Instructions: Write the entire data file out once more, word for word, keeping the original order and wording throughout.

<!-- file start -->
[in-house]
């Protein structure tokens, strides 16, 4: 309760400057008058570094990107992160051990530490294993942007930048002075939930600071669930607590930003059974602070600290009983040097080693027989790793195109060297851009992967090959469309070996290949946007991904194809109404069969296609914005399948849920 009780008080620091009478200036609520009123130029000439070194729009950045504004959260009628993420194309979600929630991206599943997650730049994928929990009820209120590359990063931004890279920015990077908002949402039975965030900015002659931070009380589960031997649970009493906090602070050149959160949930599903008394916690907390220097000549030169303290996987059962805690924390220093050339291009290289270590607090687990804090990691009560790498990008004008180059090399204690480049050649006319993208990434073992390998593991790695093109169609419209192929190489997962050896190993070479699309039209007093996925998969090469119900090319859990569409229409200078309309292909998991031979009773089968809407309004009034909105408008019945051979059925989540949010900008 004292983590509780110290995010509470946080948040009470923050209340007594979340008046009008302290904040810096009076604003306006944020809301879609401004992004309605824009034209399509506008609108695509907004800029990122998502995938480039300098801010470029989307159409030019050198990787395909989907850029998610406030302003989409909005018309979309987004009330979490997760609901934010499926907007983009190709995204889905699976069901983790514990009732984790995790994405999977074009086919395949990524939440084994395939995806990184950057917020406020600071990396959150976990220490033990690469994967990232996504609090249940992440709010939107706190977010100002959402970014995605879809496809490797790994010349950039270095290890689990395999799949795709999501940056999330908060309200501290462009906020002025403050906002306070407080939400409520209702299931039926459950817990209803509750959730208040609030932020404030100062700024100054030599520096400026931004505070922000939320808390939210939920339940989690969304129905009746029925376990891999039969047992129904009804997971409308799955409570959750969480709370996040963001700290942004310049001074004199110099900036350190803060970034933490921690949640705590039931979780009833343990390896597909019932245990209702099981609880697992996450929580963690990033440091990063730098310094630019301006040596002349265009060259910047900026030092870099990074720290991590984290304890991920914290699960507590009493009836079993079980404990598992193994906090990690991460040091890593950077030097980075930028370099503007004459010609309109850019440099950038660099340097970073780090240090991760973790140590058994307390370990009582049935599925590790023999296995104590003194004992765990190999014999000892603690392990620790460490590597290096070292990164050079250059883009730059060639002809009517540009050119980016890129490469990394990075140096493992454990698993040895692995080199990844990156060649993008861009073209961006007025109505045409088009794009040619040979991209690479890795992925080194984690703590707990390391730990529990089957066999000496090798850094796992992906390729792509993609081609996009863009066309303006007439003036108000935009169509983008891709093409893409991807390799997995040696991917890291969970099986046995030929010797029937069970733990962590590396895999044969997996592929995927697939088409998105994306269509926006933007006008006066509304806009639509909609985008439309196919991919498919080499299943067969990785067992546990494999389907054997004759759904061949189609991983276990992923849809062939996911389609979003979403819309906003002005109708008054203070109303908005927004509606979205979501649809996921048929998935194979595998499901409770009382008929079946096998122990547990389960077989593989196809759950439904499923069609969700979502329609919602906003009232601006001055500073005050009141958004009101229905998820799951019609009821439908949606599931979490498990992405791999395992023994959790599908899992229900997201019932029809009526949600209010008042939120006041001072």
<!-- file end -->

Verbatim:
[in-house]
């Protein structure tokens, strides 16, 4: 309760400057008058570094990107992160051990530490294993942007930048002075939930600071669930607590930003059974602070600290009983040097080693027989790793195109060297851009992967090959469309070996290949946007991904194809109404069969296609914005399948849920 009780008080620091009478200036609520009123130029000439070194729009950045504004959260009628993420194309979600929630991206599943997650730049994928929990009820209120590359990063931004890279920015990077908002949402039975965030900015002659931070009380589960031997649970009493906090602070050149959160949930599903008394916690907390220097000549030169303290996987059962805690924390220093050339291009290289270590607090687990804090990691009560790498990008004008180059090399204690480049050649006319993208990434073992390998593991790695093109169609419209192929190489997962050896190993070479699309039209007093996925998969090469119900090319859990569409229409200078309309292909998991031979009773089968809407309004009034909105408008019945051979059925989540949010900008 004292983590509780110290995010509470946080948040009470923050209340007594979340008046009008302290904040810096009076604003306006944020809301879609401004992004309605824009034209399509506008609108695509907004800029990122998502995938480039300098801010470029989307159409030019050198990787395909989907850029998610406030302003989409909005018309979309987004009330979490997760609901934010499926907007983009190709995204889905699976069901983790514990009732984790995790994405999977074009086919395949990524939440084994395939995806990184950057917020406020600071990396959150976990220490033990690469994967990232996504609090249940992440709010939107706190977010100002959402970014995605879809496809490797790994010349950039270095290890689990395999799949795709999501940056999330908060309200501290462009906020002025403050906002306070407080939400409520209702299931039926459950817990209803509750959730208040609030932020404030100062700024100054030599520096400026931004505070922000939320808390939210939920339940989690969304129905009746029925376990891999039969047992129904009804997971409308799955409570959750969480709370996040963001700290942004310049001074004199110099900036350190803060970034933490921690949640705590039931979780009833343990390896597909019932245990209702099981609880697992996450929580963690990033440091990063730098310094630019301006040596002349265009060259910047900026030092870099990074720290991590984290304890991920914290699960507590009493009836079993079980404990598992193994906090990690991460040091890593950077030097980075930028370099503007004459010609309109850019440099950038660099340097970073780090240090991760973790140590058994307390370990009582049935599925590790023999296995104590003194004992765990190999014999000892603690392990620790460490590597290096070292990164050079250059883009730059060639002809009517540009050119980016890129490469990394990075140096493992454990698993040895692995080199990844990156060649993008861009073209961006007025109505045409088009794009040619040979991209690479890795992925080194984690703590707990390391730990529990089957066999000496090798850094796992992906390729792509993609081609996009863009066309303006007439003036108000935009169509983008891709093409893409991807390799997995040696991917890291969970099986046995030929010797029937069970733990962590590396895999044969997996592929995927697939088409998105994306269509926006933007006008006066509304806009639509909609985008439309196919991919498919080499299943067969990785067992546990494999389907054997004759759904061949189609991983276990992923849809062939996911389609979003979403819309906003002005109708008054203070109303908005927004509606979205979501649809996921048929998935194979595998499901409770009382008929079946096998122990547990389960077989593989196809759950439904499923069609969700979502329609919602906003009232601006001055500073005050009141958004009101229905998820799951019609009821439908949606599931979490498990992405791999395992023994959790599908899992229900997201019932029809009526949600209010008042939120006041001072």